Before the pandemic, there were set days and time frames to take the exams in class,  most teachers administered their tests on paper, and there was limited flexibility with assignment due dates. After the transition, the Canvas Learning Management System tests were offered by me over certain days with an expanded period. This option was determined based on feedback from a poll launched to students. The poll resulted in learning that they preferred expanded options instead of only being offered tests during standard class times. Based on students' discussions, I determined that there were internet speed and accessibility issues due to infrastructure and the number of people in the household. This feedback helped me understand why educators should offer tests to students during flexible time frames. After the pandemic, course assignment due dates were extended as students transitioned to the new online environment. Fortunately, I listed my class information for students in Canvas, including assignments, power points, and grades before the pandemic, making the transition slightly more manageable. However, I was still required to create additional content for online instruction.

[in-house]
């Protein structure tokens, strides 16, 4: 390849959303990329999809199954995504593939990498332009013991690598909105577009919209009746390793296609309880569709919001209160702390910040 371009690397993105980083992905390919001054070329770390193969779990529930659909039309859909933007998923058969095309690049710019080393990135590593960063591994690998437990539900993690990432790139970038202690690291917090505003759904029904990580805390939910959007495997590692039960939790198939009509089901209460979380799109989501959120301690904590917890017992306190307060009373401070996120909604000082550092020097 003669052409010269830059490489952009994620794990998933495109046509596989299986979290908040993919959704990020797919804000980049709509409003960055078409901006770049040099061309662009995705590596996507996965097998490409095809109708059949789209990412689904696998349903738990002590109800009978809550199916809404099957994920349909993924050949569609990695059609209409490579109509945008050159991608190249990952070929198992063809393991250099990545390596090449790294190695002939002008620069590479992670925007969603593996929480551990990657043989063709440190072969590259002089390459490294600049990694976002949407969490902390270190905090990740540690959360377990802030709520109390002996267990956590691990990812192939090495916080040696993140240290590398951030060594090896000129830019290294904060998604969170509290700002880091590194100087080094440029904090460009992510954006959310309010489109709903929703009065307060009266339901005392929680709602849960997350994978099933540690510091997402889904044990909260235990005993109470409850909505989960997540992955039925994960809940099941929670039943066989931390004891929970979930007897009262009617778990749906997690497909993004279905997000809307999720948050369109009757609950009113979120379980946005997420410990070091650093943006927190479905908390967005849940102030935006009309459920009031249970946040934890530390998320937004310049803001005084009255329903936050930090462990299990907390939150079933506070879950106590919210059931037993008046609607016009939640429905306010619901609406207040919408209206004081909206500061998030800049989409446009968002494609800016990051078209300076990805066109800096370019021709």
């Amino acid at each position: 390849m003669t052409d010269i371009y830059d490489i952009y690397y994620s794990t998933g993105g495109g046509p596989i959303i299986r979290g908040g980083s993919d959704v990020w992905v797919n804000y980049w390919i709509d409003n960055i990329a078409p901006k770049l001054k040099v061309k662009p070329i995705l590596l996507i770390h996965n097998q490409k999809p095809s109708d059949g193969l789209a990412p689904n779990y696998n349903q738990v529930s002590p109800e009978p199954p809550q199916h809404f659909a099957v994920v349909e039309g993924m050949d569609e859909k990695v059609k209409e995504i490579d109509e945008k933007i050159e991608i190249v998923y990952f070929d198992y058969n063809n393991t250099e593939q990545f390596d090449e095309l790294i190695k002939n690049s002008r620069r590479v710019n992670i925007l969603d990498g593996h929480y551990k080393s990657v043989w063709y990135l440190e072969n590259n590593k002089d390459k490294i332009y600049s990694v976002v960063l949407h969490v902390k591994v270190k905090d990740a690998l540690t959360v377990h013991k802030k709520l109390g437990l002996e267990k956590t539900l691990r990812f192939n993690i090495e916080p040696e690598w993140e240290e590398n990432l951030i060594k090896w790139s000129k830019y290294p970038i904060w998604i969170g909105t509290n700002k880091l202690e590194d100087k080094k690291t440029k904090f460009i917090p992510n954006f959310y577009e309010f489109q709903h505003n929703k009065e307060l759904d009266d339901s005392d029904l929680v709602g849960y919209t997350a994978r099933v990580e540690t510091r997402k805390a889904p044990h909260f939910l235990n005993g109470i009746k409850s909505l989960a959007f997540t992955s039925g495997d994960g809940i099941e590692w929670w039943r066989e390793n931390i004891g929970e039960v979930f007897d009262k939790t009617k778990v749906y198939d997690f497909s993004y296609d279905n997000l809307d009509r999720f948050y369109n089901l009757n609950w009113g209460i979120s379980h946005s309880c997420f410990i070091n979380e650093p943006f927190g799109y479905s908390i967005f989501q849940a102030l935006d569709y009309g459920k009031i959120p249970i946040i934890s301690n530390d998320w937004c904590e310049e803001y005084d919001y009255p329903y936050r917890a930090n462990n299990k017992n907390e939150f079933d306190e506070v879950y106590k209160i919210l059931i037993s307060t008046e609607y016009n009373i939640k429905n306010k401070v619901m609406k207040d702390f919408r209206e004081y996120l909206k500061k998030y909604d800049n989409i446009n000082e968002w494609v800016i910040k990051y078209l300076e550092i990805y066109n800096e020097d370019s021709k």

8. Personalize the instructional experience and address special accommodations.